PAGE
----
March 14 Maintains Parliamentary Majority in Record Turnout
The March 14 alliance clinched around 70 out of 128 seats, maintaining its majority in parliament after defeating the Hizbullah-led alliance in Sunday's crucial elections. Celebrations broke out in several cities as television stations began airing preliminary results.
The opposition confirmed defeat. "We have lost the election," said a senior politician close to the March 8 alliance. "We accept the result as the will of the people."
MP Hassan Fadlallah reiterated Hizbullah's calls for "national partnership" and said the March 8 alliance is reacting "positively" to the outcome of the elections. "Hizbullah considers Lebanon to be founded on diversity and pluralism not on majority and minority. No side can obtain majority in all the sects," Fadlallah told Agence France Presse.
|They must really have been beaten ...|
Counting of votes continued well past midnight in Metn, Kesrouan and Baabda districts.
More than half the country's 3.2 million eligible voters queued at polling stations to cast their ballots. Preliminary estimates put turnout at more than 54%, well above the 45.8% recorded in the 2005 election. "Voter turnout exceeded all expectations," Interior Minister Ziad Baroud said after polls closed at 7:00 pm. The highest turnout was in Kesrouan district at 70%. Turnout was at 65% in Metn and Jbeil, 60% in Batroun and 63% in Akkar, Baroud said.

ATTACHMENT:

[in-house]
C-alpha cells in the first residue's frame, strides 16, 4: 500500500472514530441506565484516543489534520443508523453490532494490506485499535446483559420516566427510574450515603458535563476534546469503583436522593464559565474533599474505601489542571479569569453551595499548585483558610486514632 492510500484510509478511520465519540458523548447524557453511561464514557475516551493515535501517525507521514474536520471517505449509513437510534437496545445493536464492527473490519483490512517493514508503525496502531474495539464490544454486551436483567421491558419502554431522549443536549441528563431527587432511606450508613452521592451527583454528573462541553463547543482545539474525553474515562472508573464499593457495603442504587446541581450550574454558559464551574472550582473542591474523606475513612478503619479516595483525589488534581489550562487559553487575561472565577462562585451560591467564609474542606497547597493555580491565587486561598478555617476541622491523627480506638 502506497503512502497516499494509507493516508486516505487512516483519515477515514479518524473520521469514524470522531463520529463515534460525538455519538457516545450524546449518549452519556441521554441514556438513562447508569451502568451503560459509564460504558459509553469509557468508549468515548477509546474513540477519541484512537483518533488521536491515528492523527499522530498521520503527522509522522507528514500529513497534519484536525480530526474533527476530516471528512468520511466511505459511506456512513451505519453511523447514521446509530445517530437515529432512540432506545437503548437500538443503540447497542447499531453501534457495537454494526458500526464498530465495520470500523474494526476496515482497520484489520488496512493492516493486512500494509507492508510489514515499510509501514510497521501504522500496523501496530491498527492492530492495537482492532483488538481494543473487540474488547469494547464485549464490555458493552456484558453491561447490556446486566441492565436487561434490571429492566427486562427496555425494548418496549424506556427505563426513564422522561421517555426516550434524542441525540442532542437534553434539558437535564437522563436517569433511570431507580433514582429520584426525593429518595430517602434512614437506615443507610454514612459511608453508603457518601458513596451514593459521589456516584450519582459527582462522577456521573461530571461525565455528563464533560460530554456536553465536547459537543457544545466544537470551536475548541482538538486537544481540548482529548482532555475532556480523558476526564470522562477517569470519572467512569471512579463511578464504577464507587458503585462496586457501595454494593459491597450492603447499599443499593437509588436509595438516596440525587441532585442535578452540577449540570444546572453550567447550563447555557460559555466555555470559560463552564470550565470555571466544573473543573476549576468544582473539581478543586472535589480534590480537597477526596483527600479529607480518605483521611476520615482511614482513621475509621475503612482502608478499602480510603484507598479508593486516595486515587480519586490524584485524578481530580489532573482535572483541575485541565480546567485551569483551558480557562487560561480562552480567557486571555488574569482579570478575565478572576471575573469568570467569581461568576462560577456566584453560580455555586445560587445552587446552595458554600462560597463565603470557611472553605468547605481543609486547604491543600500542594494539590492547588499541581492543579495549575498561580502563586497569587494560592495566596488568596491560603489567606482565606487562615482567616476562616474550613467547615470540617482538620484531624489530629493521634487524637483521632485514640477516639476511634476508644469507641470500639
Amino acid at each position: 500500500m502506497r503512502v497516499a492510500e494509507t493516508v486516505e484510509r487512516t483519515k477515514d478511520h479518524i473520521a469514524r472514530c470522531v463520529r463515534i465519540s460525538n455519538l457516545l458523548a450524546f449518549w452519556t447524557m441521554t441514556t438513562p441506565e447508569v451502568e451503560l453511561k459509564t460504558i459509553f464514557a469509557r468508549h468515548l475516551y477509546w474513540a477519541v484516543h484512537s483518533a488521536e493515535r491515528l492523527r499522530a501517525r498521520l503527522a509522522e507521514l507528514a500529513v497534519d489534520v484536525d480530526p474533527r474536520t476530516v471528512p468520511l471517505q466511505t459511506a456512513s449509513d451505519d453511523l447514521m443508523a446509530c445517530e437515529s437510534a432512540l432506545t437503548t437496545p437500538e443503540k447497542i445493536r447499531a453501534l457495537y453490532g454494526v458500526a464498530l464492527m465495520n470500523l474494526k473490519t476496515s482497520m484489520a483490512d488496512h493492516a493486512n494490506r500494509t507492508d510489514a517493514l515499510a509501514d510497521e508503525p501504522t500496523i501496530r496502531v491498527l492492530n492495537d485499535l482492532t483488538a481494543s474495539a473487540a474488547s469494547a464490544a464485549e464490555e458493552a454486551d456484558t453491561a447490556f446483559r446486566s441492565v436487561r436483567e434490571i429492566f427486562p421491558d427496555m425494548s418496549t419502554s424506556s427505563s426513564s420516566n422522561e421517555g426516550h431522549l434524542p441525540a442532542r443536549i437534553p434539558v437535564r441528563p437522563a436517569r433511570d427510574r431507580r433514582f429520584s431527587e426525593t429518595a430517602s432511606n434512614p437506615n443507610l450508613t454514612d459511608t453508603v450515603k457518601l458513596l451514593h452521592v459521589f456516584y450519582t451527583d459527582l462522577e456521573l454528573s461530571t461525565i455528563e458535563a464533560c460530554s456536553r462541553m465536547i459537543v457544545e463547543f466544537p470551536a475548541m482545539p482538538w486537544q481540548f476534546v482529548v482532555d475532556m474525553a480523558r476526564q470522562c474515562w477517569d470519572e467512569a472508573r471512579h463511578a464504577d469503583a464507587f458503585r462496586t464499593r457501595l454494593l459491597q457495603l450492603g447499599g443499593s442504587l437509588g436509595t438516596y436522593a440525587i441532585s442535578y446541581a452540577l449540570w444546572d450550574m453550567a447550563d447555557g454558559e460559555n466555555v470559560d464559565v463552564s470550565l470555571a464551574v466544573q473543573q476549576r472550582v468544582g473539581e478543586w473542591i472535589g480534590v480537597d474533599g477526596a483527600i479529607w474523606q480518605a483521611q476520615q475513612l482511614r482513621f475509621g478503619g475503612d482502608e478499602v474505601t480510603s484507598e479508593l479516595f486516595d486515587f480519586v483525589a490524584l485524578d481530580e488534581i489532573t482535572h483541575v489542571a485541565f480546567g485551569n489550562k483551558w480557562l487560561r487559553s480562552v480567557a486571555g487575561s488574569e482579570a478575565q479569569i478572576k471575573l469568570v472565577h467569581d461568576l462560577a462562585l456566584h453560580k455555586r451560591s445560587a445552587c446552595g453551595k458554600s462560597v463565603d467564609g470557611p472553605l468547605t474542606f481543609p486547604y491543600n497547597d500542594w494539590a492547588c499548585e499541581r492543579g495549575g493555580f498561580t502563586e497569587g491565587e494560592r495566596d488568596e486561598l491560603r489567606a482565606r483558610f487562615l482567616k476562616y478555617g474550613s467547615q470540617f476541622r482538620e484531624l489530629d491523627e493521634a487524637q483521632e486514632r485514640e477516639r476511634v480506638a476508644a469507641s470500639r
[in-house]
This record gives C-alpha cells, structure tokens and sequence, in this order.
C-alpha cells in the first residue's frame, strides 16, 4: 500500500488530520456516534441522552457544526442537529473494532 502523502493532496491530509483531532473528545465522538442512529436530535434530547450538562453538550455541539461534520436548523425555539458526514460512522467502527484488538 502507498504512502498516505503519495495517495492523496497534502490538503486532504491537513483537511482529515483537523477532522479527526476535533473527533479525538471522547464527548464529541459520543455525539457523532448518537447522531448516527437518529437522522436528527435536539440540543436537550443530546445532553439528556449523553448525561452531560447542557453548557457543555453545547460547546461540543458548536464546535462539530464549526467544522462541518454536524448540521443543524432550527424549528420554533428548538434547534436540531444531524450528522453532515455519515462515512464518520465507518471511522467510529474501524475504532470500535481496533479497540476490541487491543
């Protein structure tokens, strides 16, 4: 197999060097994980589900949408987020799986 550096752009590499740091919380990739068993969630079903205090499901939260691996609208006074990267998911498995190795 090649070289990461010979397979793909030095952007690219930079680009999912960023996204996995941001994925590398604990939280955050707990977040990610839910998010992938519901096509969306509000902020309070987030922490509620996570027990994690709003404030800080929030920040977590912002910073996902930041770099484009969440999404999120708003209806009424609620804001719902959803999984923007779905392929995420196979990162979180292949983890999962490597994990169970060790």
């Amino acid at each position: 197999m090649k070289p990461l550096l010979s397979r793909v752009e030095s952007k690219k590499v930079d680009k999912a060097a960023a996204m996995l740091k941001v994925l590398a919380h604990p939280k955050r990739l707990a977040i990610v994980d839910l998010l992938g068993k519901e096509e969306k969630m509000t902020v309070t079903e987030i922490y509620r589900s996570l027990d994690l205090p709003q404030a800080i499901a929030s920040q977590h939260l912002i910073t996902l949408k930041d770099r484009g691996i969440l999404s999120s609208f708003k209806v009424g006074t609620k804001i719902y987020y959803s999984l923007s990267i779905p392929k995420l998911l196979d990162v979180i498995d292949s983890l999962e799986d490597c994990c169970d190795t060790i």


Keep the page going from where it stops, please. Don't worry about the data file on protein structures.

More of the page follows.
The vote that started at 7:00 am took place amid heavy security measures with the army and police deployed in force throughout the country to prevent any outbreak of violence.
President Michel Suleiman was among the first to cast his vote in Amsheet. "I call on all citizens to exercise their democratic role quietly and happily," he said. "The president backs all candidates...we have to preserve democracy."
A steady stream of vehicles headed south, north or east from Beirut on highways to outlying parts of the country early Sunday morning, carrying voters to hometowns. Some vehicles had flags of political groups fluttering to show loyalty.
More than 200 international observers from the European Union, the Carter Center and other institutions and countries oversaw the election. Speaking at a polling station in Ashrafiyeh, former U.S. President Jimmy Carter expressed hope the U.S., Iran and other countries "will accept the results of the election and not try to interfere in the process."
There were widespread complaints about delays in the process, forcing voters to stand in lines. Baroud asked people to be patient. He said he was satisfied with the way polling had proceeded but would be even happier if all political parties accepted the outcome once it is announced.
"Grosso modo I am satisfied with the way the vote took place," he said. "But I will be more satisfied if everything goes well once the results are in.
"The election was a challenge that many doubted would take place. But Lebanon's political factions and the Lebanese met the challenge."
In the outgoing parliament, the pro-Western March 14 bloc had 70 seats and Hizbullah's alliance had 58. Voters chose 125 candidates after 3 contenders have won the elections uncontested.
Posted by: Steve White 2009-06-08